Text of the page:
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Dr. Loh Stanley Yuh is a nursing director at the Regional Hospital Bamenda-Cameroon and committed to building a genre of nursing professionals that are the first point of care in a health setup and are responsible for positive patient outcomes.
“My major role at the moment is consolidating research and project outcomes in relevant areas to create a large pool of professional nurses with terminal degrees in nursing, for Cameroon,” says Dr. Yuh, who has completed PhD in Nursing at the Texila American University.
A terminal degree in nursing includes a Doctor of Philosophy (PhD), Doctor of Education (EdD), and Doctor of Nursing Practice (DNP). These advanced qualifications, Dr. Yuh says, redefine nurses’ roles, taking them to the next level of healthcare delivery.
Texila’s standard course structure was so well developed that I could peg it with PhD curricula of other institutions around the globe, says Dr. Yuh.
“Online learning system, Moodle was well-structured, simple to operate and personalized for easy signing in and out anywhere and at any time,” says Yuh, calling it a highlight of the system.
The CMS has its advantages, with communication enhanced with a feedback system to ensure effectiveness. I could log in, view my course grades, pay fees, and view my finance spreadsheet and obtain other documents readily.
Texila American University was a melting pot of culture, he says. “The blend of cultures had a positive impact on my personality, and I could appreciate even the challenges that it brought along.”
“I initially struggled to ‘decode’ what my academic mentors said due to accent issues, but that was short-lived.”
I had a remarkable experience from day one of my association with Texila – starting from my enrolment/admission officers to my mentors, student coordinators, and faculty; I was well supported.
“The faculty was patient, caring, and the nursing department encouraged me to realize my full potential. I got the chance to explore my academic interests in the four years at TAU. No program got held back because the lecturer was not available.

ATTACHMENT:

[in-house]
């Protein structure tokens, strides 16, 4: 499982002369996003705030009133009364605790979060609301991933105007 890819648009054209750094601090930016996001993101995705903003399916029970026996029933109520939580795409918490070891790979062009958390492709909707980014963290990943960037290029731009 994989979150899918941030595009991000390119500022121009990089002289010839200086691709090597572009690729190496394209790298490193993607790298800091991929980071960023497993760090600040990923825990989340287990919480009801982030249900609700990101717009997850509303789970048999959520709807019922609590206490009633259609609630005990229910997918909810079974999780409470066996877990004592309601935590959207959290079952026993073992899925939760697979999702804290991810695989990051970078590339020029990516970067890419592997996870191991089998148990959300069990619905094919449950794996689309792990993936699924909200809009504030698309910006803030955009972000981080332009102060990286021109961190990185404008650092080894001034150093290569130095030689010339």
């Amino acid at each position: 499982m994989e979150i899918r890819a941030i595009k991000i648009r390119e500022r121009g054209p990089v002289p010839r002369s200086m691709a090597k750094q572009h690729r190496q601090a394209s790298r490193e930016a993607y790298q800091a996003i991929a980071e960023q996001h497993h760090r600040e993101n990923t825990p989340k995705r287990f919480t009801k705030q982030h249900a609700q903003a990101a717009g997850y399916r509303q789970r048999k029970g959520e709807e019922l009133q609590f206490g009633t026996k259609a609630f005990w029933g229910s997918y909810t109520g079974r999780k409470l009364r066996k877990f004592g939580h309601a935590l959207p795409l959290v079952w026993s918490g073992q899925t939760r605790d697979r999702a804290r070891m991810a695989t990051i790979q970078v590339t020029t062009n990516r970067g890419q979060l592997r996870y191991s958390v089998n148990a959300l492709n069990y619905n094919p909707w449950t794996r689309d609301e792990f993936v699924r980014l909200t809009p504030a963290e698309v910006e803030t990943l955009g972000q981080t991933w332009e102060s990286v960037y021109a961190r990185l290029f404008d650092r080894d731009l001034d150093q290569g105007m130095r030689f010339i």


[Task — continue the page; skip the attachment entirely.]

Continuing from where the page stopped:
“Mentors at Texila were determined that students succeed and do not hesitate to offer personalized guidance during a crisis. None of the staff members would hear of my dropping out of the program – a challenge that I overcame with the support of my mentors,” Dr. Yuh says.
Besides information and communication technology skills, Dr. Yuh mastered various internet-based learning competencies while at Texila.
A PhD in nursing molds leadership skills and creates professionals who can help increase the bargaining power of nurses and bolster the image of nursing in the country – and nurses constitute a significant part of healthcare personnel.
Today, Dr. Yuh is a busy man. He takes care of day-to-day business at the Regional Hospital Bamenda-Cameroon, delivering lessons to nursing students, mentoring them both in the classroom and clinical settings.
Collaborating with clinical placement sites for the training of nursing students and with the Ministry of Health in the recruitment, selection, and certification of nursing students; lobbying for improvement in nursing standards in Cameroon alongside policy-making in nursing.
Dr. Yuh says that it is his goal to work towards helping nurses achieve a higher professional status and increase their standing in the government’s eyes.
“Nursing is considered as a last resort when it comes to career choices, and consequently, there is a greater need to build a sense of responsibility and accountability among nursing professionals if we have to prevent nursing personnel from becoming synonymous with Betsey Prig in Charles Dickens’s Martin Chuzzlewit,” says Dr. Yuh.
According to him, nursing has evolved somewhat moderately in many African countries south of the Sahara Desert, including Nigeria. Nursing in Nigeria attained the bachelor’s level in the 60s, post-graduate level in the mid-80s, and doctorate level in 2000.
The evolution in Cameroon has been very slow, and the country is yet to produce its pioneer home-trained doctorate graduate, Dr. Yuh says. Nursing at the diploma level in Cameroon started in 1966. Still, it was not until 1997 that it progressed to the degree level. Home-based MSN programs were launched in 2006, then doctoral programs in 2020.
“Another obstacle to the evolution of nursing in Cameroon is that nurses were not ranked in the same category (Category A2) with physicians up to 2001, even if the nurse had a doctorate in nursing. This regulation caused so many nursing personnel to remain at mediocre levels of their career or leave the country for greener pastures,” Dr. Yuh says.
Even though the special status of nursing personnel of July 2001 brought in some impetus, the situation has not changed much. The special status does not allow for nurses with a master’s degree in nursing to get reclassified from Category A1 to A2 in the public sector, he says.